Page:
Tag Archives: Spring Equinox

Vernal Equinox

19 Mar

Tomorrow, 2013 March 20th, is 春分の日 (Vernal (or Spring) Equinox).

shunbun

春分の日 (Vernal Equinox) is in the third week of March.
This is one of two days per year that both day and night are an equal twelve hours. It’s also commonly considered the first day of spring (in the northern hemisphere).

This day is a legal holiday in Japan. So, most people have the day off from work or school.

Six month later, in September, is 秋分の日 (Autumn Equinox). That is the other day that both day and night are an equal twelve hours long.
It’s commonly considered the first day of Autumn.
And it is also a legal holiday in Japan.

There is also, of course, 夏至 (Summer Solstice) in June. Daylight is longest on this day. It’s the first day of summer.
And, 冬至 (Winter Solstice) in December. Nighttime is longest on this day. It’s the beginning of winter.

Although both Spring and Autumn Equinoxes are holidays in Japan…oddly, neither Summer or Winter Solstice are.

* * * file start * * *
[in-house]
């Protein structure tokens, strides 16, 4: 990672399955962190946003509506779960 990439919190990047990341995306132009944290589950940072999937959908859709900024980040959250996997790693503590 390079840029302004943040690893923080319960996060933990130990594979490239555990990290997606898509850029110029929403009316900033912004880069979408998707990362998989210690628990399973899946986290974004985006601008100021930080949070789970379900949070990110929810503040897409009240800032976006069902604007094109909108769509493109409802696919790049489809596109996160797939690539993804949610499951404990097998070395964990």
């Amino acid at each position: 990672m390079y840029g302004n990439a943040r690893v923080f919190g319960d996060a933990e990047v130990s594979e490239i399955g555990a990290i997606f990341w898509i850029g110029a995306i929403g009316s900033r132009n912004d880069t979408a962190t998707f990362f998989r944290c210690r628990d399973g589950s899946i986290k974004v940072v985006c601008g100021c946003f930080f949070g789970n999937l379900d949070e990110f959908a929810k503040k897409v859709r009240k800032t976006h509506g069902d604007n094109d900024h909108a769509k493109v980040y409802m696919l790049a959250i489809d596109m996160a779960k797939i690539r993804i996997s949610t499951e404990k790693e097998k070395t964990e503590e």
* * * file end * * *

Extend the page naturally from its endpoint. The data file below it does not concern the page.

Maybe you’re wondering how Spring and Autumn Equinoxes are “celebrated” in Japan.
On these days, many people go to their family grave at the cemetery to clean the grave, leave flowers and incense, and remember their ancestors.

You can balance an egg today

23 Sep

Last Monday was a holiday in Japan, called 「敬老の日」 (“Respect For The Elderly Day“). On this day, people often give gifts to their elderly parents or grandparents. Many kindergartens invite grandparents to have lunch at the school with their grandchildren.

Shoulder massages are common "gifts" to grandparents on this day.

Today is another holiday in Japan…「秋分の日」 (“Autumn Equinox“).  On this day in Japan, and on the 「春分の日」 (“Spring Equinox“) in March, it is common for people to visit their family graves to pay respects.  This custom is called 「彼岸の中日」 (“Higan-no-chuu-nichi“).

The actual date of 「春分の日」 (Spring Equinox) and 「秋分の日」 (Autumn Equinox) varies slightly. Spring Equinox is around March 20 or 21 and Autumn Equinox is usually September 22 or 23. I read online that in 1931, the Autumn Equinox occurred on September 24 and the next time it will occur on that date will be in the year 2303.

But in Japan, 「春分の日」 (Spring Equinox) is always celebrated on March 20th and 「秋分の日」 (Autumn Equinox) is always on September 23rd. The only time the dates change is when one of those dates fall on a Sunday…then the holiday is observed the next day.